FOOD - FOOD [12 inch] (Cover Artwork)
Staff Pick


FOOD [12 inch] (2009)


Sometimes a band is a group of people who play music together regularly because they love it. And sometimes a band is a collection of a National Park Ranger, a pop-punk guitarist and a painter who have played five shows in five years and recorded an album under continuous coaxing from the owner of a very small label. And in extremely specific circumstances as the previously mentioned ones, that band is called FOOD.

FOOD exists in limbo -- not only as a band, but musically as well. Their thundering drums and heavy guitar drone put the band somewhere between the Melvins and Sleep, but played with all the ferocity of Bleach-era Nirvana. There's something rugged and ragtag about the whole operation, but it all builds into the energy of the affair, even if the songs hover in between the six-to-ten-minute mark.

And whether it's the pulsating opening riff of "Oxbow" or the low drone that kicks the album off on "The Captain," it's clear that a lack of performance and time together really isn't detrimental to the group. And perhaps it's the creative space given that has let the band fully realize their potential in their debut release. From start to finish, FOOD is an album that feels spontaneous, but is impossible to imagine being executed without precise songwriting and time spent in the studio.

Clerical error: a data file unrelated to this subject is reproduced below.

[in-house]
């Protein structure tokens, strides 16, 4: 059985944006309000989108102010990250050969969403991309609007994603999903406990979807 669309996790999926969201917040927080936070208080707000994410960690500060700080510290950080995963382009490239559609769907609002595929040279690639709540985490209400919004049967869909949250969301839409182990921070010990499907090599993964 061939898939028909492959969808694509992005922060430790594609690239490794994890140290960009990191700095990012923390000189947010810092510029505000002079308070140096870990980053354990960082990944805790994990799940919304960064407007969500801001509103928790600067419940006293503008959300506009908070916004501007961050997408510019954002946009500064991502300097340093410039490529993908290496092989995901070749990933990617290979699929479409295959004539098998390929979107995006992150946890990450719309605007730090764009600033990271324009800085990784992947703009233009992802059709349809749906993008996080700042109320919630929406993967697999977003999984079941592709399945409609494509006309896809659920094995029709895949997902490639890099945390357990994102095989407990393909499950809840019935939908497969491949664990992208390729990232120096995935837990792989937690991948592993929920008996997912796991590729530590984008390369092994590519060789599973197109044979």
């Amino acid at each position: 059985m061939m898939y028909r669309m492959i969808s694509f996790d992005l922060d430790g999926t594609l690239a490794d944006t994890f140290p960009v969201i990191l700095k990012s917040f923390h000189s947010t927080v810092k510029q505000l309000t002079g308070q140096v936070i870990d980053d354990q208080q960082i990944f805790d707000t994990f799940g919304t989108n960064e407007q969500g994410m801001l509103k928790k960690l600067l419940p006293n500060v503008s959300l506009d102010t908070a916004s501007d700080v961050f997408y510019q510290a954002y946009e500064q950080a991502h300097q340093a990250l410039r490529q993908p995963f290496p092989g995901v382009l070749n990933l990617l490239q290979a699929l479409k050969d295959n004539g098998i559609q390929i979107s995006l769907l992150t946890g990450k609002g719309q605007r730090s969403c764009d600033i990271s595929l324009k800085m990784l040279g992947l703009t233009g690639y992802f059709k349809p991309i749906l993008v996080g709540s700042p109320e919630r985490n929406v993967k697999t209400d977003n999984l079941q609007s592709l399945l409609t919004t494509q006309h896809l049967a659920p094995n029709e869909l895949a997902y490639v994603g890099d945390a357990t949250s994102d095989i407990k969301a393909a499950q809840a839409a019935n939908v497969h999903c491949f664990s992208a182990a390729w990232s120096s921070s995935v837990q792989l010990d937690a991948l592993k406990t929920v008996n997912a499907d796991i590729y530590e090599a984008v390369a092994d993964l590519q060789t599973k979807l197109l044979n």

And perhaps it's the open spaces and dense forests that lay a sense of grandeur to the guitar. And maybe playing guitar in a pop-punk band leaves a lot of aggression that needs to be released on the drum kit. And perhaps a painter is the only person who can understand the importance of composition and the roll that bass should play in a band. In either case, FOOD's FOOD may just be the album most people regret not hearing in 2009.